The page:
Later that day, I met the ensign who had been flying the Bird Dog. He was an Academy graduate, but out there, he was a cowboy. He carried an M-16 with him in the air and was known for shooting it at targets while flying. I could understand how someone could turn into, or revert back into what they have been before entering the Academy. Shades of our leadership, where a good education seems to have had no effect on attitude.

    During my days spent in Bac Lieu, I met the only civilian psy-war [psychological warfare] district advisor — who was from USIA. He took me to an interview with a Viet Cong captain that had just turned himself in — hoi chan, as it was called. Because the government offered money for hoi chan, it was suspected that many who were doing it were just trying to escape being caught in the middle of a war and needed the money. In this case however, the advisor thought that man was an officer because he was carrying a .45 automatic pistol, still in use by the American forces. The reason that he gave for turning himself in was that he was being passed over for promotion by “regroupees”.
         When a million Vietnamese went to South Vietnam after partician in 1954 and the election of Ho Chi Minh, about 400,000 went north. These were being infiltrated back into South Vietnam and according to the officer, taking over the command of the Viet Cong. The advisor thought that this would be a great message to capitalize upon in leaflet drops and posters.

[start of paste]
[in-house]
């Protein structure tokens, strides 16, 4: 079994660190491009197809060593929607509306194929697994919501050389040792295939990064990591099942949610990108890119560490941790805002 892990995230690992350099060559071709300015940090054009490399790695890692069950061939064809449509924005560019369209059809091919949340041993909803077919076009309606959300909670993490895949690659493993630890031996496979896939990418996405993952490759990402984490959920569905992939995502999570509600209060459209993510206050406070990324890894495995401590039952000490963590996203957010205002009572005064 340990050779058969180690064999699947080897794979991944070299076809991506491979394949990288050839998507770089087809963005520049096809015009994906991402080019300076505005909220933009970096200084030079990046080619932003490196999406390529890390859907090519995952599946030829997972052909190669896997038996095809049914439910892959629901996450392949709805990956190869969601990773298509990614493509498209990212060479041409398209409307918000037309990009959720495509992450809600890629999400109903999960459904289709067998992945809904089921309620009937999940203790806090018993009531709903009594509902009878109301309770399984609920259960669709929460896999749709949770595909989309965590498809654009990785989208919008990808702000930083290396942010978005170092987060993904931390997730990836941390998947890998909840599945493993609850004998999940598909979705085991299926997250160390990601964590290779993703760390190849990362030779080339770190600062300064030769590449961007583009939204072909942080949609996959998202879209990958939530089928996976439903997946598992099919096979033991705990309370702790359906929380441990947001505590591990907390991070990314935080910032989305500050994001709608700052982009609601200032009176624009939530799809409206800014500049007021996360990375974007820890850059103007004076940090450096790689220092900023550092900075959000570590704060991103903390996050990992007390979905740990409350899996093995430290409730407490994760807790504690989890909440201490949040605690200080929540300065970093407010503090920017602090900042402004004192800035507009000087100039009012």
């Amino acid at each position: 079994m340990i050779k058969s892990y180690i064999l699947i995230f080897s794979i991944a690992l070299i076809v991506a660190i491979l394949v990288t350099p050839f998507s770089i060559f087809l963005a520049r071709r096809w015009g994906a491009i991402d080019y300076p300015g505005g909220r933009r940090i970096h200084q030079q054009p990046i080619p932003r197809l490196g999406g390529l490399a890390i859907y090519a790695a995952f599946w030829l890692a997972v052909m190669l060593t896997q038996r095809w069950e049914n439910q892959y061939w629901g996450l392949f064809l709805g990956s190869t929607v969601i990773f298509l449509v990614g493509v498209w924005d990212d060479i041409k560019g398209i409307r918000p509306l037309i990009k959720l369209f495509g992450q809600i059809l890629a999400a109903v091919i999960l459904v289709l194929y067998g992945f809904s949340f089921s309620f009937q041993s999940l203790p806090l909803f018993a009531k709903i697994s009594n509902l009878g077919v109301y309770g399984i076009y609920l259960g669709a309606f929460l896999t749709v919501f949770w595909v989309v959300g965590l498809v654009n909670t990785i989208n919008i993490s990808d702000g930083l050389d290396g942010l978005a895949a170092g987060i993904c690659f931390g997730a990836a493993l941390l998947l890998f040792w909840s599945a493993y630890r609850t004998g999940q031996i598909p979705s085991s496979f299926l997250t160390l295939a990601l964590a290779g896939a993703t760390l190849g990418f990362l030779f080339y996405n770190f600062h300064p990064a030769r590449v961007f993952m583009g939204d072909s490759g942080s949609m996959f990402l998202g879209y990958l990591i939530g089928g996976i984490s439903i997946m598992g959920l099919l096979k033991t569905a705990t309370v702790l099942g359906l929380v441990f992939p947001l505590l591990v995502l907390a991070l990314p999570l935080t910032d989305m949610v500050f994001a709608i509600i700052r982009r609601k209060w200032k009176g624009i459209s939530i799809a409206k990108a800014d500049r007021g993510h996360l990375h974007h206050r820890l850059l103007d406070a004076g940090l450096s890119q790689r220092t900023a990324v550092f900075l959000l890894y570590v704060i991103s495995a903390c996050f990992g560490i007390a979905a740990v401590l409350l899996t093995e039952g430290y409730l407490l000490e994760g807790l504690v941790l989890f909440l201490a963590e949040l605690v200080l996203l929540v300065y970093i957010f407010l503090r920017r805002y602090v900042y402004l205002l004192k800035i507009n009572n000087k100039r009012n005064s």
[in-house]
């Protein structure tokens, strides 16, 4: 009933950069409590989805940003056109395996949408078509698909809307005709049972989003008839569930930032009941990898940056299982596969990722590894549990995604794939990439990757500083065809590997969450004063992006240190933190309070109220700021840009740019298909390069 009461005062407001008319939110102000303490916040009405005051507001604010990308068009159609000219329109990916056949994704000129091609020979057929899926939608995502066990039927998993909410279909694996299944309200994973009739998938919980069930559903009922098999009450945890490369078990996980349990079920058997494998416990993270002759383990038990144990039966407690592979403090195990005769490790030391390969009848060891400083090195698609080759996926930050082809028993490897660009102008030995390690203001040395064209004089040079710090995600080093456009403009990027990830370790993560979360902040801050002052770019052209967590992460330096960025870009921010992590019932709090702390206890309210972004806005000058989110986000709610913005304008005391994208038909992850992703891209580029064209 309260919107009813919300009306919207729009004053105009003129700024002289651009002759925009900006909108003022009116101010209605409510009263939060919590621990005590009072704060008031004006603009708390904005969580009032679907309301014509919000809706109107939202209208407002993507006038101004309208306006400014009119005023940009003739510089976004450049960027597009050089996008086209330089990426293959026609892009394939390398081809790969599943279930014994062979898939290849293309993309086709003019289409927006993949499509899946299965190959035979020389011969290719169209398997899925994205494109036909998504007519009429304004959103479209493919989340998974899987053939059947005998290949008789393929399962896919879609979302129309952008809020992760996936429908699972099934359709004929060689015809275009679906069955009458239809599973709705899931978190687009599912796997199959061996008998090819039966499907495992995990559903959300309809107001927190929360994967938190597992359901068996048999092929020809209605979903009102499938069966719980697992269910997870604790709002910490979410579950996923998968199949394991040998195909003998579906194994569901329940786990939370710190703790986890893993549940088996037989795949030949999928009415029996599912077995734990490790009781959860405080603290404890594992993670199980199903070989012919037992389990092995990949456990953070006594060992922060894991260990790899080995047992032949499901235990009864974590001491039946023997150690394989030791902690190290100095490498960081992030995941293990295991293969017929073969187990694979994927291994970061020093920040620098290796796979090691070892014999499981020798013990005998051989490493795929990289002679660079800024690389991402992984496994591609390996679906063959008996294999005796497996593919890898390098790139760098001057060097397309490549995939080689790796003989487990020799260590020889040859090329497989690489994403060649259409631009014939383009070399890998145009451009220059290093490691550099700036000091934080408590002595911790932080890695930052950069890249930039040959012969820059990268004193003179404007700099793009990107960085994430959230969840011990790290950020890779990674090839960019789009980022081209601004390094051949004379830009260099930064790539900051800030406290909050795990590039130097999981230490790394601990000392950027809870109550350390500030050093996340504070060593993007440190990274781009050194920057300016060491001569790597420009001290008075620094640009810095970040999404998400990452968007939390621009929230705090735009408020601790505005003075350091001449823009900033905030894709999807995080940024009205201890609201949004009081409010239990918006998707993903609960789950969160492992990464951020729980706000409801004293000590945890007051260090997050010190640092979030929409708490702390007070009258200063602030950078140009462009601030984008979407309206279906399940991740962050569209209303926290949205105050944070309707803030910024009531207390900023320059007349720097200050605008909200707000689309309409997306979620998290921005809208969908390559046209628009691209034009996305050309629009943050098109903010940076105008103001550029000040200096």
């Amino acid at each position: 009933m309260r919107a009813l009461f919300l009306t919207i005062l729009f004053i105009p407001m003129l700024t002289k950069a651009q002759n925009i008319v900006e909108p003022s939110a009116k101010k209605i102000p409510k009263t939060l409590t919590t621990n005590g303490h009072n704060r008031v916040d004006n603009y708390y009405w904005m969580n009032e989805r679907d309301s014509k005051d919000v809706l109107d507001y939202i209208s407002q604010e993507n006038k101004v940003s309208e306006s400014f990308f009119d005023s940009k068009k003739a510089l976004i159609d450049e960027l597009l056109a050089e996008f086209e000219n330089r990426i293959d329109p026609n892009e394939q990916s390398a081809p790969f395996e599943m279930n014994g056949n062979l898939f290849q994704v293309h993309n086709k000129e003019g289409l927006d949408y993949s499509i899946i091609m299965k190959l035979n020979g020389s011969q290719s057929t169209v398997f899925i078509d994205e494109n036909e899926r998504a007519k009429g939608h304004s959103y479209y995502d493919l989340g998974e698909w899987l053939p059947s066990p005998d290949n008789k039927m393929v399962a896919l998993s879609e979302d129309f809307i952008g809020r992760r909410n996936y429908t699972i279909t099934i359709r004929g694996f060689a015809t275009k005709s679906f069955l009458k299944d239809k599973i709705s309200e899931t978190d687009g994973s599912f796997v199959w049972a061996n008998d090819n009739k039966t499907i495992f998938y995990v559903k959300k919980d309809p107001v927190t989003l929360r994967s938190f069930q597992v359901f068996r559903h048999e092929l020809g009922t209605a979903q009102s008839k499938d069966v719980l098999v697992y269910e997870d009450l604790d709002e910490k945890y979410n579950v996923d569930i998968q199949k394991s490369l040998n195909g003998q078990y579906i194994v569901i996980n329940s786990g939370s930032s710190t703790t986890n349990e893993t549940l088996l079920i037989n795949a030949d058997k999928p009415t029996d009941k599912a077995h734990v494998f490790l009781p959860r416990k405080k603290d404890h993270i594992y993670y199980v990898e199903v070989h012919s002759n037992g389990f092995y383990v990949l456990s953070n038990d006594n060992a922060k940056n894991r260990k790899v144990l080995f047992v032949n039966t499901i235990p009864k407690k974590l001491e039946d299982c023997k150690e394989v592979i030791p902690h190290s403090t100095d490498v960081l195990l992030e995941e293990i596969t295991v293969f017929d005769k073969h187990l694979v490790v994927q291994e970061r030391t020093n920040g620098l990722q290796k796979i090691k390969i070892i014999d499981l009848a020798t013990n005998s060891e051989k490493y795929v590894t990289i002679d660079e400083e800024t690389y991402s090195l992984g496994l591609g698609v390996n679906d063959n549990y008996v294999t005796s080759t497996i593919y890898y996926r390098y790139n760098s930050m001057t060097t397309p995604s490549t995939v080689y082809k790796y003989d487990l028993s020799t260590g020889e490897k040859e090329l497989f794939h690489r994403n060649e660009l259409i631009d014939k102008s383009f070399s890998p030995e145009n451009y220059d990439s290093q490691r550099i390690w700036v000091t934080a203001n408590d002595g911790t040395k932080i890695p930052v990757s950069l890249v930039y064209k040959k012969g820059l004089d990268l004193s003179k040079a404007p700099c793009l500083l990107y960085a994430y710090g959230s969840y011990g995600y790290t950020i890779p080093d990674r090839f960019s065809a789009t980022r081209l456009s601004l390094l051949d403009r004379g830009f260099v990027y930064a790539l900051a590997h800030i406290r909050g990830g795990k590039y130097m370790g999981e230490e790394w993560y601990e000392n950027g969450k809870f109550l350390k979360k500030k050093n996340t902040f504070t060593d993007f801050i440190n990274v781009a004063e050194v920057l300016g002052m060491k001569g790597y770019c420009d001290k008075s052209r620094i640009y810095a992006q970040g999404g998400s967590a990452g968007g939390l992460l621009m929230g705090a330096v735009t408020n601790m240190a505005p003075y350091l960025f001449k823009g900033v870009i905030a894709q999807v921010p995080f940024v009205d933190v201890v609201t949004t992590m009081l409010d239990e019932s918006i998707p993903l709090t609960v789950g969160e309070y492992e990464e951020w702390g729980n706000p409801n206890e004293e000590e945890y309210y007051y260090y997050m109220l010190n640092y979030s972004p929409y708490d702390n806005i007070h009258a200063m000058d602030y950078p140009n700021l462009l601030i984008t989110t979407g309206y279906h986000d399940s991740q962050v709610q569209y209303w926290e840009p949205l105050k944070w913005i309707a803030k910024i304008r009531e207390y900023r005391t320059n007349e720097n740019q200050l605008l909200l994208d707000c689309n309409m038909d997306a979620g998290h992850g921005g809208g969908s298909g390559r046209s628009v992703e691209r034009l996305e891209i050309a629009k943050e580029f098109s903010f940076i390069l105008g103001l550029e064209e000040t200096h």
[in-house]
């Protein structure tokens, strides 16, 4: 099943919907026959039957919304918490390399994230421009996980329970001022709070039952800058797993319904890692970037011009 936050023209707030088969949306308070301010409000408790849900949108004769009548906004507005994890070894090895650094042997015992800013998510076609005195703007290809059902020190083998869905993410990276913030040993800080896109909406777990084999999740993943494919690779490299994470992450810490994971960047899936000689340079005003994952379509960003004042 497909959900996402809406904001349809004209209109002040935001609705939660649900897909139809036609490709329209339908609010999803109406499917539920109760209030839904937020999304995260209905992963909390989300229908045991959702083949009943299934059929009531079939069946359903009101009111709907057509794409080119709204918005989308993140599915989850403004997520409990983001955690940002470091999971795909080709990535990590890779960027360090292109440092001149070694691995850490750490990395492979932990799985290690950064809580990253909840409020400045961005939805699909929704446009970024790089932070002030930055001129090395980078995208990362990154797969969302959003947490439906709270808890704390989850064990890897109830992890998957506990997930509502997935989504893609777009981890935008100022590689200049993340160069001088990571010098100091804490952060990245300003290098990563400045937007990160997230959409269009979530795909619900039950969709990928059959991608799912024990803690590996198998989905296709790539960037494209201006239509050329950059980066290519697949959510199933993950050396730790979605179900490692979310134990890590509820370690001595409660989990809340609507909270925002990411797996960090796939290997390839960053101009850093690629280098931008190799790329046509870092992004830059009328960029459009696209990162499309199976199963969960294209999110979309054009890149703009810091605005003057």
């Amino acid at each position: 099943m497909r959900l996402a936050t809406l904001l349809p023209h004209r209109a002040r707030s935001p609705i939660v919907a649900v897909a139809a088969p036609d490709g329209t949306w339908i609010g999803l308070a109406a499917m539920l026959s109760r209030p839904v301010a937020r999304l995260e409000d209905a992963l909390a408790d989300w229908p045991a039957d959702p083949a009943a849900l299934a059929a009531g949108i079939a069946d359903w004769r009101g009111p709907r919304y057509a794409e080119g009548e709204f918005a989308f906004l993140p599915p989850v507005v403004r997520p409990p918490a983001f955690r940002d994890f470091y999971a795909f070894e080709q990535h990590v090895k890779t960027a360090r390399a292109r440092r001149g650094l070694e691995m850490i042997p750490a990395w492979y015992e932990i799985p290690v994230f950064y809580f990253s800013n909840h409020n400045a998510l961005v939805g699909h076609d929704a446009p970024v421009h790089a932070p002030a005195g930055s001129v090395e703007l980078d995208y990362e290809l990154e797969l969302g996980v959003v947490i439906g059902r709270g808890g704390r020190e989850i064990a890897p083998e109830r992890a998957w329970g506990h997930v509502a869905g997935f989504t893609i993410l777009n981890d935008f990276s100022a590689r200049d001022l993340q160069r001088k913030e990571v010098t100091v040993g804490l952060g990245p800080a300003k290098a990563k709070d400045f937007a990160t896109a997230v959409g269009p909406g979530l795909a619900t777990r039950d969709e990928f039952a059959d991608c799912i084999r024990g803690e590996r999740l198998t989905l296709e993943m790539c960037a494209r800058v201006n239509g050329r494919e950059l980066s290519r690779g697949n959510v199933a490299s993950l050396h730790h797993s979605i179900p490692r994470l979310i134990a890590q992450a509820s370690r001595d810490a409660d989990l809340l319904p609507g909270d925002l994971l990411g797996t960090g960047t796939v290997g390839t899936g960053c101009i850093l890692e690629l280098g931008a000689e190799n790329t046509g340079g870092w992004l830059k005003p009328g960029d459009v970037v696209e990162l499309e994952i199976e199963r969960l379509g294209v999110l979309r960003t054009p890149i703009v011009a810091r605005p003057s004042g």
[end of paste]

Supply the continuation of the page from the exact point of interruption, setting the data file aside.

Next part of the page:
Fortuitous trip to KL
    Both fortunately and fortuitously, I went to Kuala Lumpur to be with my wife while our first child was being born. My wife, having not heard from me for nearly a month because I was in the field, insisted that her doctor induce birth, even a month early because she wanted me to be there for the event. Ironically, while helping the staff to move her from the bed to the birthing table, I felt a sharp pain in my abdomen and the next day, I was operated on for appendicitis. I spent the next week in the same bedroom as my wife, with our daughter between our beds. We were the talk of the hospital, a Catholic one no less. Ultimately, it turned out it was not appendicitis but rather an intestinal virus that was unknown at the time. Years later I read that a journalist had had the same experience in Vietnam.